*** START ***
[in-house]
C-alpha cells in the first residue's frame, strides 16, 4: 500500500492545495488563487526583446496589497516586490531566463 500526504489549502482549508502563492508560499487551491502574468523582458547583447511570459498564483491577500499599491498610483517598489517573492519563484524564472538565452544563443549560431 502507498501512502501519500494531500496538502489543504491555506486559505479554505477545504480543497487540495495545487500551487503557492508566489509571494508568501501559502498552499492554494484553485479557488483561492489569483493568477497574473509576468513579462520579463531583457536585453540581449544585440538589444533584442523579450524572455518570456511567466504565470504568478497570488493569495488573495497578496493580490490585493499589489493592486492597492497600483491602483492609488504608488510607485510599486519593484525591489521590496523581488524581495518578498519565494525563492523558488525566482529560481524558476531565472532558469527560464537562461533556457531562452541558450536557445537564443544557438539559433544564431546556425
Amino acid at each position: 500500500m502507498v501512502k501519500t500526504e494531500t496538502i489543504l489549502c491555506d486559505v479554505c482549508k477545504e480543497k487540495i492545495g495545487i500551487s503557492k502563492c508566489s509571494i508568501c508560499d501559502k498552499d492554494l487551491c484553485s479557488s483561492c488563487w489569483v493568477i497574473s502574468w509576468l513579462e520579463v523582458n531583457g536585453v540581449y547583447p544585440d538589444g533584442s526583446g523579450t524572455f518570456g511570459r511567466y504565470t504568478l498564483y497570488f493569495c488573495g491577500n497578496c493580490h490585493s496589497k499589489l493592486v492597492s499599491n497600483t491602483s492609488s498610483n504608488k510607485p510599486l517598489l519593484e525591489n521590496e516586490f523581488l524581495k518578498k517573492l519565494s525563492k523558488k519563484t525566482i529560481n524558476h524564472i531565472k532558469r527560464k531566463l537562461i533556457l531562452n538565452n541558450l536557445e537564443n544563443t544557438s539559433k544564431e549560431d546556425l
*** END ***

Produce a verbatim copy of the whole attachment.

[in-house]
C-alpha cells in the first residue's frame, strides 16, 4: 500500500492545495488563487526583446496589497516586490531566463 500526504489549502482549508502563492508560499487551491502574468523582458547583447511570459498564483491577500499599491498610483517598489517573492519563484524564472538565452544563443549560431 502507498501512502501519500494531500496538502489543504491555506486559505479554505477545504480543497487540495495545487500551487503557492508566489509571494508568501501559502498552499492554494484553485479557488483561492489569483493568477497574473509576468513579462520579463531583457536585453540581449544585440538589444533584442523579450524572455518570456511567466504565470504568478497570488493569495488573495497578496493580490490585493499589489493592486492597492497600483491602483492609488504608488510607485510599486519593484525591489521590496523581488524581495518578498519565494525563492523558488525566482529560481524558476531565472532558469527560464537562461533556457531562452541558450536557445537564443544557438539559433544564431546556425
Amino acid at each position: 500500500m502507498v501512502k501519500t500526504e494531500t496538502i489543504l489549502c491555506d486559505v479554505c482549508k477545504e480543497k487540495i492545495g495545487i500551487s503557492k502563492c508566489s509571494i508568501c508560499d501559502k498552499d492554494l487551491c484553485s479557488s483561492c488563487w489569483v493568477i497574473s502574468w509576468l513579462e520579463v523582458n531583457g536585453v540581449y547583447p544585440d538589444g533584442s526583446g523579450t524572455f518570456g511570459r511567466y504565470t504568478l498564483y497570488f493569495c488573495g491577500n497578496c493580490h490585493s496589497k499589489l493592486v492597492s499599491n497600483t491602483s492609488s498610483n504608488k510607485p510599486l517598489l519593484e525591489n521590496e516586490f523581488l524581495k518578498k517573492l519565494s525563492k523558488k519563484t525566482i529560481n524558476h524564472i531565472k532558469r527560464k531566463l537562461i533556457l531562452n538565452n541558450l536557445e537564443n544563443t544557438s539559433k544564431e549560431d546556425l